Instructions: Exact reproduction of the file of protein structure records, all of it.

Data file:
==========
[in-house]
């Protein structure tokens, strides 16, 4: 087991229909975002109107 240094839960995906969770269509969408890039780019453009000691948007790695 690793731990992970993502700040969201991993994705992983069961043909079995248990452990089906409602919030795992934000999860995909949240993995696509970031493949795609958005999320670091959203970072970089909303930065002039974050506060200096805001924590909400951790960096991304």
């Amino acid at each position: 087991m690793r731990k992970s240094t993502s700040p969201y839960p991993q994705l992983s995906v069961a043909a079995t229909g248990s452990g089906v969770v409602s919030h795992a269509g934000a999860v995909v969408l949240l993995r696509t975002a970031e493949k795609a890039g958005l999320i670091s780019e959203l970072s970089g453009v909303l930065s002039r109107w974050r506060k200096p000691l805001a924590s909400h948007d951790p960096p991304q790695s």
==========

[in-house]
């Protein structure tokens, strides 16, 4: 087991229909975002109107 240094839960995906969770269509969408890039780019453009000691948007790695 690793731990992970993502700040969201991993994705992983069961043909079995248990452990089906409602919030795992934000999860995909949240993995696509970031493949795609958005999320670091959203970072970089909303930065002039974050506060200096805001924590909400951790960096991304």
């Amino acid at each position: 087991m690793r731990k992970s240094t993502s700040p969201y839960p991993q994705l992983s995906v069961a043909a079995t229909g248990s452990g089906v969770v409602s919030h795992a269509g934000a999860v995909v969408l949240l993995r696509t975002a970031e493949k795609a890039g958005l999320i670091s780019e959203l970072s970089g453009v909303l930065s002039r109107w974050r506060k200096p000691l805001a924590s909400h948007d951790p960096p991304q790695s």